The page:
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on 18 July 2001
`Little` is Vic's first album. He's referred to his early songs as "art-therapy", an exorcism of the demons of his middle-Georgia upbringing through his adopted art. Safe in his wheelchair, and in his new Athens G.A. bohemia, Vic was free to vent the bristling inner torment, long suppressed. "I am not victim/I am an atheist" he sings in `Speed Racer` with his devoutly Christian parents now distanced. The resulting catharsis is harrowing, erratic and suitably bare-boned and minimal. It is a relief that it is also offset by Vic's wit (`Soft Picasso` is about a modern love affair, "completely cool and casual/they hardly knew each other was there") and idiosyncratic wordplay, and complemented by his non-repetitive story-telling technique. This is Vic before his voice was tempered, before the tunes were polished, before arrangements were made and before he started writing with an attentive audience in mind. This is the purists' record, and brilliant and unique it is.
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on 15 September 2010
I'm writing this in 2010, a year overshadowed in terms of Vic Chesnutt, by his death in December last year.

The ironic silver lining with these terrible events is always an increased interest in an artist's work and until recently I would have chosen Drunk to recommend to people as a tough but perfect introduction to Vic Chesnutt's work and only finally found this album this year but it has been one that I've constantly listened to and I think it's the only real starting point, especially as it was his.

Accuracy aside, the story goes that Michael Stipe (who writes the liner notes on this expanded edition) encouraged Vic Chesnutt into the studio where they had so little time and money that they were using unused tracks on already recorded-to tape to maximise the songs recorded in the session. Depending on the narrator, either stipe plays some simple keyboards or found the sounds for Vic Chesnutt to play.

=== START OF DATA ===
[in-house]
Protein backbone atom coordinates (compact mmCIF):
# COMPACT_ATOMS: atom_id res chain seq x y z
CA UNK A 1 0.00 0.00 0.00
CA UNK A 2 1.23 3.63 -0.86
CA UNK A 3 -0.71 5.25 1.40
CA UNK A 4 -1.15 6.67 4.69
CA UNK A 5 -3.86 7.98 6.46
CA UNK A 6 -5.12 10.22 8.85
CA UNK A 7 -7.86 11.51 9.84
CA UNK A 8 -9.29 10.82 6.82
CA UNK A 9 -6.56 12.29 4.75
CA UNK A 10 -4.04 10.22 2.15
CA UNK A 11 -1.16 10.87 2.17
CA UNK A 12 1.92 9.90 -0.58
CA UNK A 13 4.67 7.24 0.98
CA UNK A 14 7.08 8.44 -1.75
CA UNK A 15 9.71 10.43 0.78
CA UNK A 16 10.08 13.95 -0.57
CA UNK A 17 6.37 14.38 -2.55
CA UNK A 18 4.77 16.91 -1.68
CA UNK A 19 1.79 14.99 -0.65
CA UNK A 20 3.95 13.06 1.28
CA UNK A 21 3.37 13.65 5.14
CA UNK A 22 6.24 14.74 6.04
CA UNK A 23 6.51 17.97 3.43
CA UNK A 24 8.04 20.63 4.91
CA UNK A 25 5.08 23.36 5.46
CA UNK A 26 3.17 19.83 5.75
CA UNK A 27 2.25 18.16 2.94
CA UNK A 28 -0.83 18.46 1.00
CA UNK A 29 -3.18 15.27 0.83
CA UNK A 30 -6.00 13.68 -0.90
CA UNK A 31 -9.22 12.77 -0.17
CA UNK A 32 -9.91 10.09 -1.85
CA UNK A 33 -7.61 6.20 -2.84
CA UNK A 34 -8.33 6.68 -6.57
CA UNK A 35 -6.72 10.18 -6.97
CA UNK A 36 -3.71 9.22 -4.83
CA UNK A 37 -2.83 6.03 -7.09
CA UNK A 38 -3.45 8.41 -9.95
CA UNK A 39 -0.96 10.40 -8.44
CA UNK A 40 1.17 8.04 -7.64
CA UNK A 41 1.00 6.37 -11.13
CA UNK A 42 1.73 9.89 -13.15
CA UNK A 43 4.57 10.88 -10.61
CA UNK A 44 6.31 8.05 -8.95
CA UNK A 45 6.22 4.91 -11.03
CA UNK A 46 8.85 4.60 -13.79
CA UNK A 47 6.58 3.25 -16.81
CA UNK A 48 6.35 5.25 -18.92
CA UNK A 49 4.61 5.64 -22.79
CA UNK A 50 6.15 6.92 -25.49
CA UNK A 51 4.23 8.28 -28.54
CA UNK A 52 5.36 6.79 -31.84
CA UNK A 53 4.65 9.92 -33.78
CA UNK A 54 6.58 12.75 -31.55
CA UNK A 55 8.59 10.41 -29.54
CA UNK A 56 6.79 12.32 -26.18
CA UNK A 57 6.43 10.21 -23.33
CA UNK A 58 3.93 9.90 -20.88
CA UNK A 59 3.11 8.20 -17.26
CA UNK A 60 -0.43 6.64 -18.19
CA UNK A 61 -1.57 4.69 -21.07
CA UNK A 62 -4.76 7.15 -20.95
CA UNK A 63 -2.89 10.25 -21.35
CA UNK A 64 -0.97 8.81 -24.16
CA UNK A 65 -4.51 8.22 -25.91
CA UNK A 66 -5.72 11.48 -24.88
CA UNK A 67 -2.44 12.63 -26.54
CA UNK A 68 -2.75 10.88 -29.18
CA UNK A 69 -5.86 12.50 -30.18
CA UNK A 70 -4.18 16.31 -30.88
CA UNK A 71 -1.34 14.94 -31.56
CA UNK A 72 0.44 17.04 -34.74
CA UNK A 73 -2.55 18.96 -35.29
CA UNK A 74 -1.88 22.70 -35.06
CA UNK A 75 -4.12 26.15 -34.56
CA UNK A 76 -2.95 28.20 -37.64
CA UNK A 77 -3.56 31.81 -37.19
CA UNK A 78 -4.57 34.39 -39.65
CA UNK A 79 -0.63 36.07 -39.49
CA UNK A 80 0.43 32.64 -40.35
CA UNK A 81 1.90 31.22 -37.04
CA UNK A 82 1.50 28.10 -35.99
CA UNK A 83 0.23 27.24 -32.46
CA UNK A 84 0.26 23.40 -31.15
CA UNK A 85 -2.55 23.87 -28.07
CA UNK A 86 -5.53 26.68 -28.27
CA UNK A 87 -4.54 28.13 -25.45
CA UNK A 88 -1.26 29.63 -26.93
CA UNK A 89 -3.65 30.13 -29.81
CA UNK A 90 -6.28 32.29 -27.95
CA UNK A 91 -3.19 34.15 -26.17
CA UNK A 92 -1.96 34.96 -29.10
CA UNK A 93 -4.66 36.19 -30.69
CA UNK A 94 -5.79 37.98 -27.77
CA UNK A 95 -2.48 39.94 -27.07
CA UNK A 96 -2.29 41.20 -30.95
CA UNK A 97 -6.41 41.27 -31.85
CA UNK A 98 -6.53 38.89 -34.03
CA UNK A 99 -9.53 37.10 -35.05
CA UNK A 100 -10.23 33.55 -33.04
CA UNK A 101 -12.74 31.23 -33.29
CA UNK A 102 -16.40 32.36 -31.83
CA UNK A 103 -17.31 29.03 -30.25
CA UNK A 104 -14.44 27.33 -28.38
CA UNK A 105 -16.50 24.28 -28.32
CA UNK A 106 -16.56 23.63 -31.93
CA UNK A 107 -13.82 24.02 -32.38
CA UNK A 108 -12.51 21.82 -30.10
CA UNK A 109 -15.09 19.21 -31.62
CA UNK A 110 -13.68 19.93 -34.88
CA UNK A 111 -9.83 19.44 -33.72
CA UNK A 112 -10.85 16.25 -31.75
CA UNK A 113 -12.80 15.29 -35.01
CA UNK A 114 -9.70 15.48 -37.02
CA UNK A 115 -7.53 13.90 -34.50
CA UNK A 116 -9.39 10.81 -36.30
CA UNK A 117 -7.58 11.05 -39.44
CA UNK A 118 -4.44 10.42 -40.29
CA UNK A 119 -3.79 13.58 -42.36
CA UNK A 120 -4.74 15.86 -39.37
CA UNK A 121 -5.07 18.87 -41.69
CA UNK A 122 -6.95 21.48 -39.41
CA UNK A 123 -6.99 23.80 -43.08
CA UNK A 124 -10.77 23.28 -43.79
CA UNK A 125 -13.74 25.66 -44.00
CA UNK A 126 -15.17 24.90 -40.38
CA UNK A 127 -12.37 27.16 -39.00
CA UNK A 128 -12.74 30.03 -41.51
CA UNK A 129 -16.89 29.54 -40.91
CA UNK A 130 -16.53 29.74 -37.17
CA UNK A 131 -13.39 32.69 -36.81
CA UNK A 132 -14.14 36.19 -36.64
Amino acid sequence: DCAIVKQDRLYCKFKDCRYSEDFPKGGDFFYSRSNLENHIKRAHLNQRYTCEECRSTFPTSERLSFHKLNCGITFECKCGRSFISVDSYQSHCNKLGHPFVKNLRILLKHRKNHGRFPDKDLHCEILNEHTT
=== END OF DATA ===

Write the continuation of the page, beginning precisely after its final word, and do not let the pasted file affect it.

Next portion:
There is a real energy of opportunity in these recordings, a sense of urgency to get them down in as exciting a way as possible and all of the vocal performances are crackling with personality and narrative emotion as though you were having a conversation with the guy.

The songs are mainly recollections from childhood onwards and there is a mixture of darkness (Mr Reilly) and humour (Rabbit Box, Soft Picasso) but you never get one without the other. I don't find them depressing in any way, more relaxing, as you settle into the stories while soaking up the skills of a master of the simple song with one of the most beautifully distinctive voices I've ever heard. Like many musicians, Vic Chesnutt expanded his pallette with bands on later recordings but he's never as pure and powerful as he is on his own on this album.

I know that this is a 'framing' time for this musician (I saw Vic Chesnutt 3 times and was lucky enough to meet him and he was a charming guy) but it's been a while since I've found satisfaction in just holding a CD, the package is perfect, the front cover of Vic tiny in the frame, the other family photos,his hand-written titles,his paintings and annotations on the songs and the liner notes from his friend all fit in perfectly with the songs.

Be a friend to yourself...
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